Careful inspection of person’s normal life should be done. At this point, it is also important to be careful not to confuse the symptoms of paranoid personality disorder with schizophrenia or any manic depressive disorder. This will require a careful examination and evaluation of person’s mental health (Freeman 122).
Appropriate and individualized psycho-therapical program should be considered. This will help find the initial causes and the best treatment possible. The person is sometimes reluctant to seek therapy. This is because he/she does not trust any therapist so his/hewr way to recovery may take a lot of time.
Group therapy may be necessary for addressing some positive behavior. It also provides a person with an opportunity to interact in a constructive way. It allows a person to relate to likeminded peoplem, though this may develop more paranoid conditions. An individual gets rid of distrust and isolation by developing a sense of belonging and also a normal relationship with the others. This is when this program should be combined with self-help group. (Freeman 56).
Get your first paper with 15% OFF
Giving medications causes high level suspicion, and this in turn leads to withdrawal from therapy. Such an action is, therefore, not encouraged. Medication is preferred for treatment of specific conditions associated with this disorder. It is only administered in cases where symptoms impede normal functioning. Medications for severe anxiety or delusion should be used within the shortest possible period.
Psychotherapy is considered as the best method of treating paranoid personality disorder. People who have this disorder develop problems which require intense therapy. It is, therefore, necessary for a therapist-client relationship to be good enough to ensure great care and a given level confidence (Alper 58).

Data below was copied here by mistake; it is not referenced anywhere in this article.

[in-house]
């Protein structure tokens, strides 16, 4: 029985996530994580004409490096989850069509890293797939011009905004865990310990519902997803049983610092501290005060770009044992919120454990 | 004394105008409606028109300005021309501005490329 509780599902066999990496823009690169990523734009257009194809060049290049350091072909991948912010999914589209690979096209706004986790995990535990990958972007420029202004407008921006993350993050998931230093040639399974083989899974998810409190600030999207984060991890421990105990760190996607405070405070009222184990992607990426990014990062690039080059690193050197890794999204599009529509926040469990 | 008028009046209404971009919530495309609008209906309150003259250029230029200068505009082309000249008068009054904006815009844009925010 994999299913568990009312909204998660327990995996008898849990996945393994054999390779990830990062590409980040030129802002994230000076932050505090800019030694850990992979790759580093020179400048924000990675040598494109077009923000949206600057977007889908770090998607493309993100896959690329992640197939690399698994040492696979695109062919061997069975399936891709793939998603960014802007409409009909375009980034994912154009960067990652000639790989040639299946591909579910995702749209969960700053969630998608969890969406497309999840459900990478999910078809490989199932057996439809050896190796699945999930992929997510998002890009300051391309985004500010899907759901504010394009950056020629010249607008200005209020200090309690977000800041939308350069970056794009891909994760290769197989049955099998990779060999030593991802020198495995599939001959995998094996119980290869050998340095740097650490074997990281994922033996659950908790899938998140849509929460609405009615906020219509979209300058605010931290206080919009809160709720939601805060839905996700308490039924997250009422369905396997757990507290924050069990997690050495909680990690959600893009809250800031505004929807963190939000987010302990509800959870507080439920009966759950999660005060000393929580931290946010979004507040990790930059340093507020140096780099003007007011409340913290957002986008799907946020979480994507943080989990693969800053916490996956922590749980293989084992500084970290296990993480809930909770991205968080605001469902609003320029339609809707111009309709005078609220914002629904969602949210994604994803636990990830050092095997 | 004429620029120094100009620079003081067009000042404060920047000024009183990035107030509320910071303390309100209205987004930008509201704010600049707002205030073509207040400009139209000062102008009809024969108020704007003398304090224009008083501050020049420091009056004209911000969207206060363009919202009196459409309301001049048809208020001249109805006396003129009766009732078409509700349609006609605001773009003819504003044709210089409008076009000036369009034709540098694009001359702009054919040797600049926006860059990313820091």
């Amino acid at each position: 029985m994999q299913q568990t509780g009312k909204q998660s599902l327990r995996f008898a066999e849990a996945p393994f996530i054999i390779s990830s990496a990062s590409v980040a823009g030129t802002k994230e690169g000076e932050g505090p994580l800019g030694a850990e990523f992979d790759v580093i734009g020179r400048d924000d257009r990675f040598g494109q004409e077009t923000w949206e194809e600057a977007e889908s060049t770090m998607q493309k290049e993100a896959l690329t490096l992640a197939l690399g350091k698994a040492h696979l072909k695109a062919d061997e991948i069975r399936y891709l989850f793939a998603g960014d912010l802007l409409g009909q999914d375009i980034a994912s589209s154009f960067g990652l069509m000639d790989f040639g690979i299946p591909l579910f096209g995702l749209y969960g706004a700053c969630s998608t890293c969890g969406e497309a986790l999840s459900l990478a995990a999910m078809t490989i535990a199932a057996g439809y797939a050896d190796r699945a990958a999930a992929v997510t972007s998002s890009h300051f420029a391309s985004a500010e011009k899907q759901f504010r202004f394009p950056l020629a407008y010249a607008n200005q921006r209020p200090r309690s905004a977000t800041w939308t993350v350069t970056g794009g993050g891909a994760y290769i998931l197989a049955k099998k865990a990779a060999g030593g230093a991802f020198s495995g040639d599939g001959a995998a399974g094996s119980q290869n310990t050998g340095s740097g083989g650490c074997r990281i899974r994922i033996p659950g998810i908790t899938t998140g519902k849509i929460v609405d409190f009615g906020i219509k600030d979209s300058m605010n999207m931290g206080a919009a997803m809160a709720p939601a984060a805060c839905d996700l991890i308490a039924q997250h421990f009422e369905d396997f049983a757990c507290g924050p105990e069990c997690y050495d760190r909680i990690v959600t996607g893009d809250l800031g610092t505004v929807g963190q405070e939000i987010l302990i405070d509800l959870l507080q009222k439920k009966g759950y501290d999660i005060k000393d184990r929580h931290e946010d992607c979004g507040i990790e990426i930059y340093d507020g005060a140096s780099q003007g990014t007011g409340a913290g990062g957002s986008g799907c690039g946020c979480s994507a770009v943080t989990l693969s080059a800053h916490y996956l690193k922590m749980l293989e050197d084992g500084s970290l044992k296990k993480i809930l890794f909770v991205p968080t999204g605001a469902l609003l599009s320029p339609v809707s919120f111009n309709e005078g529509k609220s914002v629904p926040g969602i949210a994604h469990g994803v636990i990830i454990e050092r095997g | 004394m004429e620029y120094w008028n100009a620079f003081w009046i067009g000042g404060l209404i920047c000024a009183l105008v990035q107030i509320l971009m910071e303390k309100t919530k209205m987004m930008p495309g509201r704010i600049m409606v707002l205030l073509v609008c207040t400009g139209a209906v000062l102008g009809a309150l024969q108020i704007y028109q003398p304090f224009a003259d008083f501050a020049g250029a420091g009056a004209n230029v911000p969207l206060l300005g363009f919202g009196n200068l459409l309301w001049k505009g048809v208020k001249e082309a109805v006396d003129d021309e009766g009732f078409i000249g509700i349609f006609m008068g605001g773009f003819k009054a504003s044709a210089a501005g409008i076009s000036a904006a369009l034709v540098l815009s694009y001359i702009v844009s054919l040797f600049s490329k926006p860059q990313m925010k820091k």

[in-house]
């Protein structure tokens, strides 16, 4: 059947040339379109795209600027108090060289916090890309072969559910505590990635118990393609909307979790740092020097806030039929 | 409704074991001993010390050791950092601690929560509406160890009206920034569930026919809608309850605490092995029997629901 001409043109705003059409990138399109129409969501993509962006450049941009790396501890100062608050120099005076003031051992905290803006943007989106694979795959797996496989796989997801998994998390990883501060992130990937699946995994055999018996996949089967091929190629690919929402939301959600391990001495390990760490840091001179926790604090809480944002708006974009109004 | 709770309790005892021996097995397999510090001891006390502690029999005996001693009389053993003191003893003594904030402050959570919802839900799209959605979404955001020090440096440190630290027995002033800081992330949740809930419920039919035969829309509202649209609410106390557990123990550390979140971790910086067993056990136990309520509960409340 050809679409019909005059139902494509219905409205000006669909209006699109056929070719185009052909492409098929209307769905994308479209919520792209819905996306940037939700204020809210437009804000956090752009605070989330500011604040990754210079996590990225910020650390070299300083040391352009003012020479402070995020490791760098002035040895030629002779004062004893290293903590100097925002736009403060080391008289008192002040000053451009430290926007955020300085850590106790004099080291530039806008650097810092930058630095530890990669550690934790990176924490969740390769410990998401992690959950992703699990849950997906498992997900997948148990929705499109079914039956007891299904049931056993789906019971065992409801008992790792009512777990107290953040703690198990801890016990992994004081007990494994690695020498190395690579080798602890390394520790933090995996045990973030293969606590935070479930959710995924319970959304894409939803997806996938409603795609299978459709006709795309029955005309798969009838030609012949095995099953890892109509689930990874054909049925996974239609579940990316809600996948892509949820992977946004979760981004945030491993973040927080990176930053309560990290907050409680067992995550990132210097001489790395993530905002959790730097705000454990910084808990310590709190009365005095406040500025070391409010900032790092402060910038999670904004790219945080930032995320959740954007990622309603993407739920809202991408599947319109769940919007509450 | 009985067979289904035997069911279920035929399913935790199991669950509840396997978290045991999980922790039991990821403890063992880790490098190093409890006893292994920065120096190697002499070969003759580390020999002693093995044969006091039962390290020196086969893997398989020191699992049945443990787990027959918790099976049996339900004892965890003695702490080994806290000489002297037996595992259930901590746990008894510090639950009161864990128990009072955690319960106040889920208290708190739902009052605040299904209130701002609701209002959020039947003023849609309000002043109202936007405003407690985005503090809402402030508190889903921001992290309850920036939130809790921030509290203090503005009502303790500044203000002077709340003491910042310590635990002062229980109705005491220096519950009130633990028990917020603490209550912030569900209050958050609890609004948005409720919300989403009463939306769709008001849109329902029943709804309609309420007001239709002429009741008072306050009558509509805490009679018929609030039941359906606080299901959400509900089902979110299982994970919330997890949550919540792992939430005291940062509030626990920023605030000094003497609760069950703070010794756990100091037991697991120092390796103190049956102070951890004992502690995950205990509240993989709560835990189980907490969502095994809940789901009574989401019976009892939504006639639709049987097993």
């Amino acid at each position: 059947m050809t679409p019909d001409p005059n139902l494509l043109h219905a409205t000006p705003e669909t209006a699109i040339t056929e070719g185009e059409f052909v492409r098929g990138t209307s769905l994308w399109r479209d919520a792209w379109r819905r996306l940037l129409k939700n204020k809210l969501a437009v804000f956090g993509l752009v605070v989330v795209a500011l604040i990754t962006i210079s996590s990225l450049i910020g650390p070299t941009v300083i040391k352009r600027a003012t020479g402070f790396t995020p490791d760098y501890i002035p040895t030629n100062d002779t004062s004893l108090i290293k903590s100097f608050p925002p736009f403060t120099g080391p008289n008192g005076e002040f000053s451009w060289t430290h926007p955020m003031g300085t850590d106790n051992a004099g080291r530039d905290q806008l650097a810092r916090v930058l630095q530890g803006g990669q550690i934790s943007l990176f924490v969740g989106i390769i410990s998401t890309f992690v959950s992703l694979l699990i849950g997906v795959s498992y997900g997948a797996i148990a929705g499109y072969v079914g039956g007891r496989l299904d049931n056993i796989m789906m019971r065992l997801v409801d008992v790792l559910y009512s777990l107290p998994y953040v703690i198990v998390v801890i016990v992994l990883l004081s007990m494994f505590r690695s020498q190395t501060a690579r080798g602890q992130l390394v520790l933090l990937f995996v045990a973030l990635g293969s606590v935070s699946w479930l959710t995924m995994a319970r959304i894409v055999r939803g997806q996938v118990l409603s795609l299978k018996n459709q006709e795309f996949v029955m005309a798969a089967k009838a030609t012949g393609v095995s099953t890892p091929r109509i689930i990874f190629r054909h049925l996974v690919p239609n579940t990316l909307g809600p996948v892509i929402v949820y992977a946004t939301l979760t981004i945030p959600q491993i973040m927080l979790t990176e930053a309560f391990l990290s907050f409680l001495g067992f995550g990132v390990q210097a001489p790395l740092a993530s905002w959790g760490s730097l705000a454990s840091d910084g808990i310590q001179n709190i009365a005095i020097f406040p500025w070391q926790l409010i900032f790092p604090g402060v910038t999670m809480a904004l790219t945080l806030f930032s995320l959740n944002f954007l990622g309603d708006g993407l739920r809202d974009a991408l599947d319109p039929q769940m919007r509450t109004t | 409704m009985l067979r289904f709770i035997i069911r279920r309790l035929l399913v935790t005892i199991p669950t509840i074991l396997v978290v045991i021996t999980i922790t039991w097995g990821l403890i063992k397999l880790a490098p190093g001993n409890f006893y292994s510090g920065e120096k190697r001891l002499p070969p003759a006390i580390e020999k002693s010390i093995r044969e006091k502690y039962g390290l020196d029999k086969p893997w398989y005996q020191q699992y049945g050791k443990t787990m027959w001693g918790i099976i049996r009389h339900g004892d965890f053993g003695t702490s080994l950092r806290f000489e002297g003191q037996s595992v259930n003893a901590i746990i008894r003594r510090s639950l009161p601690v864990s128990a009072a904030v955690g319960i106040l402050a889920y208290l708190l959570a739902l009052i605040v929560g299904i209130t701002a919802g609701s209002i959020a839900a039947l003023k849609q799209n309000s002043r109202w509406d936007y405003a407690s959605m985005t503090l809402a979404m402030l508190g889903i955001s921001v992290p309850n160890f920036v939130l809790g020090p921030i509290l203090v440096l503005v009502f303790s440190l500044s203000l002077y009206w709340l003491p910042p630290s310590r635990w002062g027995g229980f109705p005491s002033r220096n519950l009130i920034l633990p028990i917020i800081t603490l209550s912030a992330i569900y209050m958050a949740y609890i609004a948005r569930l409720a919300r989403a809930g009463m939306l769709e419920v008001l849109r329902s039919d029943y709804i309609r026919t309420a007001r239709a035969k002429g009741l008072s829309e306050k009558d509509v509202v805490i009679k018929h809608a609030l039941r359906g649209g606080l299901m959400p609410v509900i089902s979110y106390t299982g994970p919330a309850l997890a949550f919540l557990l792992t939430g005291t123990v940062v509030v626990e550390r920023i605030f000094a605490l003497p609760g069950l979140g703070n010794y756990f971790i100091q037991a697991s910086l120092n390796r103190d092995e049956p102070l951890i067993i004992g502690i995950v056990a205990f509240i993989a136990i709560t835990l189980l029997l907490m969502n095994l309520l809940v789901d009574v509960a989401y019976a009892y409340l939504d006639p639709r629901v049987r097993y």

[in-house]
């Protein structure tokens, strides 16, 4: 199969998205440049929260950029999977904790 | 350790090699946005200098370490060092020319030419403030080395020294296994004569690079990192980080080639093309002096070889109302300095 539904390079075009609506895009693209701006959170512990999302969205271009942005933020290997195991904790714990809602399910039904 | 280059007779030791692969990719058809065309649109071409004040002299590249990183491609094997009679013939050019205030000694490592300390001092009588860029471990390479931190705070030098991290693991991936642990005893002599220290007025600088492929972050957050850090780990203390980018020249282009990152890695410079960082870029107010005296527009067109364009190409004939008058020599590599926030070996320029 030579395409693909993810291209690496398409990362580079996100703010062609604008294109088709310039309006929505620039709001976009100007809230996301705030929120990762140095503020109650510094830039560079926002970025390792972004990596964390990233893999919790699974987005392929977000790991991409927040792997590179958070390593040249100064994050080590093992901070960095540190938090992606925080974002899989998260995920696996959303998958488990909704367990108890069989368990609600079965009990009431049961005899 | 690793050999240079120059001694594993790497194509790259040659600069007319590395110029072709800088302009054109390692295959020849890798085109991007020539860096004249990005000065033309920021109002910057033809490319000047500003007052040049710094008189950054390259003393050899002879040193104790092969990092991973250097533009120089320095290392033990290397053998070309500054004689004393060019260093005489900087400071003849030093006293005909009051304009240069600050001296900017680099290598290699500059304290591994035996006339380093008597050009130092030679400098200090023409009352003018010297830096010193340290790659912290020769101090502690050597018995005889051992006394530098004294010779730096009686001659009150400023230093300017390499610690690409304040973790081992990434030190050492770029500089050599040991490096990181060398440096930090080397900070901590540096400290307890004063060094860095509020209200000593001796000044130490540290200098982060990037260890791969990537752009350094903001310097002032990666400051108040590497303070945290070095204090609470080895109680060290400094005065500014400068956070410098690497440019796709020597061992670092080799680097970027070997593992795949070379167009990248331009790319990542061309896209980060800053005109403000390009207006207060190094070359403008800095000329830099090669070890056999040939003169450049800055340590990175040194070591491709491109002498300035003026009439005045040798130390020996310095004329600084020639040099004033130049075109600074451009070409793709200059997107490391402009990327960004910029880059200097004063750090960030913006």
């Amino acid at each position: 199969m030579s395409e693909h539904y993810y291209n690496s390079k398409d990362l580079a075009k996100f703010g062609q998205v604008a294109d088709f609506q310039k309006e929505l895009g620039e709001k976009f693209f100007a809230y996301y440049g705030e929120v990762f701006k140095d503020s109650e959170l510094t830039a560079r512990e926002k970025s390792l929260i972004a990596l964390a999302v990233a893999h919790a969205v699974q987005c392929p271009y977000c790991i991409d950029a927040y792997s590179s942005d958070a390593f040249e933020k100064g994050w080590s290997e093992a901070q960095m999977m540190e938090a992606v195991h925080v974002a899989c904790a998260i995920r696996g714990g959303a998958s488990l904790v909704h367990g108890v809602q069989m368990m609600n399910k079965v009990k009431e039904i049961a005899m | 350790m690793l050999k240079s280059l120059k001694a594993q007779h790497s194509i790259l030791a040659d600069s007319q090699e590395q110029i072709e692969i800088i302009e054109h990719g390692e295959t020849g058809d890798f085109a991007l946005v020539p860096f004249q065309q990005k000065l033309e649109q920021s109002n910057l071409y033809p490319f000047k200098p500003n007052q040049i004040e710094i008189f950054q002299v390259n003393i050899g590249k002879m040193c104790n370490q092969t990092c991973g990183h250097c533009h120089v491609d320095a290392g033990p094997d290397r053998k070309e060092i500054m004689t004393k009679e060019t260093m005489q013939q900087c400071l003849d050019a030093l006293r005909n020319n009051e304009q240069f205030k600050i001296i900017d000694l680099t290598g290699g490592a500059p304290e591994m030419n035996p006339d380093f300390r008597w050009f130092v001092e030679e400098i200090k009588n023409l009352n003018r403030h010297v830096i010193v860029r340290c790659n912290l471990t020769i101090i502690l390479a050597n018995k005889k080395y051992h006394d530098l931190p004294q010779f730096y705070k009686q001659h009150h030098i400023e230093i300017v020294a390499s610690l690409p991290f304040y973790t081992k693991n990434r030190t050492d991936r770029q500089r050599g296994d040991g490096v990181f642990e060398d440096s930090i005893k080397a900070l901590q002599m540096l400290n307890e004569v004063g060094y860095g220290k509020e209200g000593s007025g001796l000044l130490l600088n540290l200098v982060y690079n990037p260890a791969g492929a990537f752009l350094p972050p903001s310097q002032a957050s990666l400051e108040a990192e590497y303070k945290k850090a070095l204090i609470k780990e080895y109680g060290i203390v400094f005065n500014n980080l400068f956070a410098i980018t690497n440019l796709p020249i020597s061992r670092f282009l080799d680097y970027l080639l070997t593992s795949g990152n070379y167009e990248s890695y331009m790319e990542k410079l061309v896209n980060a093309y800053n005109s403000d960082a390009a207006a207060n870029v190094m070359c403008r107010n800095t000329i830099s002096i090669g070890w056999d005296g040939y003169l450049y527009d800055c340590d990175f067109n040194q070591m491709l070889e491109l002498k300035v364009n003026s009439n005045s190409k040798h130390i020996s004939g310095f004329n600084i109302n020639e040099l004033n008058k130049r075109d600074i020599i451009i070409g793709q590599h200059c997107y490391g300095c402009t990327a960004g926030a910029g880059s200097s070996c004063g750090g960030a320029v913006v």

One way of managing the paranoid personality disorder is through self-care. This does not require any kind of treatment as social groups help in alleviating mistrust and suspicion in an individual. After examination, the doctor should begin to evaluate the medication to be prescribed and patien’s medical history, if any. Absence of any biological tests makes it necessary to use diagnostic approach as a way of evaluating any physical illness.
Patients may also seek for some health care professionals to check and diagnose any mental illness. Tools for assessing and evaluating the disorder are supposed to be designed by the psychologist. People suffering from paranoid personality disorder do not seek for any medical attention on their own.
This is because they cannot judge themselves as suffering from such a condition. Any treatment offered should focus on developing more skills for coping with every situation that may occur. This will further enhance developing more communication, interaction skills and feeling of self-esteem.
Trust is regarded as a tool for treating this disorder. Distrust of the others makes it difficult for people with paranoid personality disorder to be treated as it becomes almost impossible to implement treatment plans. The use of antidepressant or anti-psychotic drugs may be prescribed if condition goes extremely beyond a certain level (Freeman 102).
In conclusion, paranoid personality disorder affects individual’s way of life. It totally ruins the relationship with the others, even at the workplace. Affected individuals find it hard to adapt in any work situation. They usually fight or sue people whom they regard as their enemies.
This disorder can last for the entire life of a person, if not effectively addressed and treated. Some people suffering from paranoid personality disorder may marry and get employed while others may intensively be disabled by this condition. Their resistance to treatment is quite alarming as it worsens the outcome of any treatment strategy. Prevention of this disorder is impossible nowadays but treatment, if not well managed, may cause even more problems than no treatment at all.
Alper, Gerald. Paranoia of Everyday Life: Escaping the Enemy Within. New York: Prometheus Books, 2005. Print.
Freeman, Daniel. Overcoming Paranoid and Suspicious Thoughts: A Self-Help Guide Using Cognitive Behavioral Techniques . New York: Basic Books, 2008. Print.